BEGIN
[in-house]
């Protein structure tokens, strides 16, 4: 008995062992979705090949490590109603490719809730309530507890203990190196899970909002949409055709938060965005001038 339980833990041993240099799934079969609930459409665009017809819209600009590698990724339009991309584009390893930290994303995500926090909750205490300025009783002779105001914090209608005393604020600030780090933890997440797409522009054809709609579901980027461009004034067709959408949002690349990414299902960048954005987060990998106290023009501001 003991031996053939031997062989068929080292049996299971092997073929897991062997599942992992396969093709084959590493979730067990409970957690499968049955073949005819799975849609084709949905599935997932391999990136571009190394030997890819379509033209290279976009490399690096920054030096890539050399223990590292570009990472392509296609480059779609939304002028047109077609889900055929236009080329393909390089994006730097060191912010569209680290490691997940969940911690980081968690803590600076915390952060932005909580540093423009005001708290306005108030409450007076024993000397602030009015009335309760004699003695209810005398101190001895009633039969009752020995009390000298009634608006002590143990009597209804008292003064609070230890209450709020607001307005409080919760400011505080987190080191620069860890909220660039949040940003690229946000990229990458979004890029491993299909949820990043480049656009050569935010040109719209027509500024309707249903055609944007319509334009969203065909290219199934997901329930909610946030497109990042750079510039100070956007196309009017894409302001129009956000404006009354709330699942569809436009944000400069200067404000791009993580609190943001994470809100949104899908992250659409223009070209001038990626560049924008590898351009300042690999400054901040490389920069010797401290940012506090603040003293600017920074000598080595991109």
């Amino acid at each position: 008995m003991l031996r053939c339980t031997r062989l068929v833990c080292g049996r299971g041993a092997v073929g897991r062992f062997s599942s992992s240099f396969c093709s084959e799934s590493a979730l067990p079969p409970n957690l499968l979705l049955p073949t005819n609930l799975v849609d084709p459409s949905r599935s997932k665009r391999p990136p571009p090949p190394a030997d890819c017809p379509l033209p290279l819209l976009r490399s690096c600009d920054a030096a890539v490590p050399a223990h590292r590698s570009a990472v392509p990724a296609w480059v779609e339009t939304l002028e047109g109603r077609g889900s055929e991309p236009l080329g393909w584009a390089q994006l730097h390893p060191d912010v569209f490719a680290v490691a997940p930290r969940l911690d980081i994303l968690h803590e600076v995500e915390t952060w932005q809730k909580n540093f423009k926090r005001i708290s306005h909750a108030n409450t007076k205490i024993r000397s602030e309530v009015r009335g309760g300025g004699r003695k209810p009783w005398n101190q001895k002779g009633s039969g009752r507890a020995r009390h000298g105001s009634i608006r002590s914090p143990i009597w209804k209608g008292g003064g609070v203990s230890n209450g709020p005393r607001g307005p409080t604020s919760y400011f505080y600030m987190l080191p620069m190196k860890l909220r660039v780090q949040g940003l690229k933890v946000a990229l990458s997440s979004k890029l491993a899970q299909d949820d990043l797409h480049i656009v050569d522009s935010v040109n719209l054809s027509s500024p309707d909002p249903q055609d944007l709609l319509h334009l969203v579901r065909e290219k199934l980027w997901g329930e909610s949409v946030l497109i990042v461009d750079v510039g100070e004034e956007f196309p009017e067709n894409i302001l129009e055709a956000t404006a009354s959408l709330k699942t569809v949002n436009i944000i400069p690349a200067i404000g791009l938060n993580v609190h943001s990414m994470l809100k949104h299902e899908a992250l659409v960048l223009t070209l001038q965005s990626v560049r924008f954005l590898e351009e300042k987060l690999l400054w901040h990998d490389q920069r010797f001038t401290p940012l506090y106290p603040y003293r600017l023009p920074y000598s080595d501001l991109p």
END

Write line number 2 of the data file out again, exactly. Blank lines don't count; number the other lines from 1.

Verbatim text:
């Protein structure tokens, strides 16, 4: 008995062992979705090949490590109603490719809730309530507890203990190196899970909002949409055709938060965005001038 339980833990041993240099799934079969609930459409665009017809819209600009590698990724339009991309584009390893930290994303995500926090909750205490300025009783002779105001914090209608005393604020600030780090933890997440797409522009054809709609579901980027461009004034067709959408949002690349990414299902960048954005987060990998106290023009501001 003991031996053939031997062989068929080292049996299971092997073929897991062997599942992992396969093709084959590493979730067990409970957690499968049955073949005819799975849609084709949905599935997932391999990136571009190394030997890819379509033209290279976009490399690096920054030096890539050399223990590292570009990472392509296609480059779609939304002028047109077609889900055929236009080329393909390089994006730097060191912010569209680290490691997940969940911690980081968690803590600076915390952060932005909580540093423009005001708290306005108030409450007076024993000397602030009015009335309760004699003695209810005398101190001895009633039969009752020995009390000298009634608006002590143990009597209804008292003064609070230890209450709020607001307005409080919760400011505080987190080191620069860890909220660039949040940003690229946000990229990458979004890029491993299909949820990043480049656009050569935010040109719209027509500024309707249903055609944007319509334009969203065909290219199934997901329930909610946030497109990042750079510039100070956007196309009017894409302001129009956000404006009354709330699942569809436009944000400069200067404000791009993580609190943001994470809100949104899908992250659409223009070209001038990626560049924008590898351009300042690999400054901040490389920069010797401290940012506090603040003293600017920074000598080595991109």